Fixed wireless bandwidth is shared. When too many customers connect at the same time there isn’t enough to go around. It requires a careful balancing act. The calculations used to manage numbers date from before the lockdown. Since the lockdown all broadband demand has increased dramatically. Which means towers that were coping before are now under pressure.
We don’t hear much discussion about the gulf between different classes of RBI1 users connected to the same tower, but the problems are real. Fixing it won’t be easy.
Last week engineers completed the first UFB stage. The so-called UFB1 fibre network reaches three quarters of the country.
UFB2 will stretch that to around 87 percent. We can take fibre further, but that needs taxpayer money. A lot of it.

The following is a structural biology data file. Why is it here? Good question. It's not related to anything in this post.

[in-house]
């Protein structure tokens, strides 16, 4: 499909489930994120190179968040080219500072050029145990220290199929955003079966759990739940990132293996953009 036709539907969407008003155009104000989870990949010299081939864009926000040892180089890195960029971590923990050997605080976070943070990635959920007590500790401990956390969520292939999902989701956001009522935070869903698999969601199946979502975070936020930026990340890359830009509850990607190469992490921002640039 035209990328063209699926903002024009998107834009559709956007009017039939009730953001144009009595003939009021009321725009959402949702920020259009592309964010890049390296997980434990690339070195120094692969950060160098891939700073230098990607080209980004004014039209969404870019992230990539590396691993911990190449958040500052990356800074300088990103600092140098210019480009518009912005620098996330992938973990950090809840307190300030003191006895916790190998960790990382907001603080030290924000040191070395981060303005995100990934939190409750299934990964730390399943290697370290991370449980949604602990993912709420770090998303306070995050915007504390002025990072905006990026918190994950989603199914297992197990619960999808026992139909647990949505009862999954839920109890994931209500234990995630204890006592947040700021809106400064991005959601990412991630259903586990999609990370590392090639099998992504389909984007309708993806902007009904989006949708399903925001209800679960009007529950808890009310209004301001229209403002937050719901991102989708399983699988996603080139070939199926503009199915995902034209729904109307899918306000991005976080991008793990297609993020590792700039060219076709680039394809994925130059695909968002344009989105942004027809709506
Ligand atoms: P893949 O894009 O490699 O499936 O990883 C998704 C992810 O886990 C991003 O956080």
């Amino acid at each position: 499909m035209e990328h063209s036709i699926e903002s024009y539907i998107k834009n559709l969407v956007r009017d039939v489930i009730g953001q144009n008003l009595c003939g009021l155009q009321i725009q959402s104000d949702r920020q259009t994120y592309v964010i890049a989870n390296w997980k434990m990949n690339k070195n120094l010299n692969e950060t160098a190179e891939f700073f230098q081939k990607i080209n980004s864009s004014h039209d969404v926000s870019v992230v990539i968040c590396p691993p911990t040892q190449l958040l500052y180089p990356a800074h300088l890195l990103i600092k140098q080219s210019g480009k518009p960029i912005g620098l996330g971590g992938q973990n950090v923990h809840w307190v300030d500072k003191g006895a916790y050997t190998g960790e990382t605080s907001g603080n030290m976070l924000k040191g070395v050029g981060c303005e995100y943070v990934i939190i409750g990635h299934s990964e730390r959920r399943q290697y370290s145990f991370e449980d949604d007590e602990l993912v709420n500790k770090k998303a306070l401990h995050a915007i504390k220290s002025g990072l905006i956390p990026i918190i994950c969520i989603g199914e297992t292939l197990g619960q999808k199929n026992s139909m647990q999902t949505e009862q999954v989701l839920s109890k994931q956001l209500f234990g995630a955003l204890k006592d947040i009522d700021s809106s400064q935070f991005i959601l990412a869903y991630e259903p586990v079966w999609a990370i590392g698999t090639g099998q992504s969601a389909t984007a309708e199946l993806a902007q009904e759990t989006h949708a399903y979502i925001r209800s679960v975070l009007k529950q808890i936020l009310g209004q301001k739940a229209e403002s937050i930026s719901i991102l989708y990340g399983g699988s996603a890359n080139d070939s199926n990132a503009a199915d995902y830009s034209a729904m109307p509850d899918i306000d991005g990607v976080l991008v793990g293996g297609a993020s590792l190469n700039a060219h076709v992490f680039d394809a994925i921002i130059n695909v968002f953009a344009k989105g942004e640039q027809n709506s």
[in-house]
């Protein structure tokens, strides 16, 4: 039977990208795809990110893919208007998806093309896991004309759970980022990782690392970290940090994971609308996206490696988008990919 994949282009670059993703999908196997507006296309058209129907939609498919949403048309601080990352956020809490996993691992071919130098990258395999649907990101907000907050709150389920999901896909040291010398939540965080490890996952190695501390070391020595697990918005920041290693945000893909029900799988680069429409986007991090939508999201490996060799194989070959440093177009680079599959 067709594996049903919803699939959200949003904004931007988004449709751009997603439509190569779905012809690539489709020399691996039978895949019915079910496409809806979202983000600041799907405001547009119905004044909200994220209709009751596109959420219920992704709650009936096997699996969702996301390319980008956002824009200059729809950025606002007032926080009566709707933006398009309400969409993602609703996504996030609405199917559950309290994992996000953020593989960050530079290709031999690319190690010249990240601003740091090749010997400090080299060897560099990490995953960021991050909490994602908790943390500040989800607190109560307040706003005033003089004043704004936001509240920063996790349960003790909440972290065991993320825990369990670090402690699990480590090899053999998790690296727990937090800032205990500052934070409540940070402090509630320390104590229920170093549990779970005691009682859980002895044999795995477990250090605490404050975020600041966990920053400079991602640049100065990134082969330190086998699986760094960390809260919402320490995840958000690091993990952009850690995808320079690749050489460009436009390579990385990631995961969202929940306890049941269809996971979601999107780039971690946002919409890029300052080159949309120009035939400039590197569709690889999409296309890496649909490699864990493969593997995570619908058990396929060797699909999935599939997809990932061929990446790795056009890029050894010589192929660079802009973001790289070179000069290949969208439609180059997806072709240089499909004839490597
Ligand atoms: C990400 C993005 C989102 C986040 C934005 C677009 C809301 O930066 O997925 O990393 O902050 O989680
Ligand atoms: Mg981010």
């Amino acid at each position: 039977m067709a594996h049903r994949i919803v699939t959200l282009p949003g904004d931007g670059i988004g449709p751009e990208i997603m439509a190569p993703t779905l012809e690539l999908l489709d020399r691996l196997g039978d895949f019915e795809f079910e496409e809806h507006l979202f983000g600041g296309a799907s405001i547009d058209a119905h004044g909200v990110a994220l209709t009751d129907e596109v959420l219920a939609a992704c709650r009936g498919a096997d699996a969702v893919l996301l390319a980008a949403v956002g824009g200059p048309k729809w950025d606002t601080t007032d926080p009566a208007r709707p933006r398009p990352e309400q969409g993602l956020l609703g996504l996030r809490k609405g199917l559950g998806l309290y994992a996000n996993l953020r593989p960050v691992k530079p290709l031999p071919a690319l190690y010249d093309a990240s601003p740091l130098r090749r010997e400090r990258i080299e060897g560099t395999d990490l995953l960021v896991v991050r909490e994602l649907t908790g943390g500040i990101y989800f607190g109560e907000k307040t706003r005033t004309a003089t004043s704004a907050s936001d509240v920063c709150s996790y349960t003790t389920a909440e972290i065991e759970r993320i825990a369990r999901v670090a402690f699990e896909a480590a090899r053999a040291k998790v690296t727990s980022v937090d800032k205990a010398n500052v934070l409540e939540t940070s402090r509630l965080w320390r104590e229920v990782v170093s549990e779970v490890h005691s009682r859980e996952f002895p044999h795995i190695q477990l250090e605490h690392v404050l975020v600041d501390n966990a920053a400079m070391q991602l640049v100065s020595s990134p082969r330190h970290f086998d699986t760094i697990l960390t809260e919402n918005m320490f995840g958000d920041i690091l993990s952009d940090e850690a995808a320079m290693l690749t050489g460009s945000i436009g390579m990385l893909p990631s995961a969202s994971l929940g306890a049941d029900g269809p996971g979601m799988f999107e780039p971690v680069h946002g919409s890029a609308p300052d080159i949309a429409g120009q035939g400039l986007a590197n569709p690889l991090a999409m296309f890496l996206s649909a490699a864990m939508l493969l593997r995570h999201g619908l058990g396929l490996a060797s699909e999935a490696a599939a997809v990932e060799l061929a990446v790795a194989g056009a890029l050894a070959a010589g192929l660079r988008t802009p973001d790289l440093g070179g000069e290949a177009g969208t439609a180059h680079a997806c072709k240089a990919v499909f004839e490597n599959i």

When New Zealand built its copper telephone network, government saw it as a nation-building exercise. Copper phone wires reached almost everywhere.
The number you often see quoted is that it reached 99 percent of the country. It could have been one or two percent less. That’s not the point.
Copper went everywhere
What’s important is that it felt as if copper reached every part of New Zealand. Perception is important.
There’s no technical reason the fibre network couldn’t do the same. The arguments against running fibre everywhere are economic. A nationwide fibre network is expensive.
Yes, it was expensive laying copper to outlying settlements and buildings. We did that at a time when there was less money around.
We also did it at a time the telecommunications network was a government owned monopoly.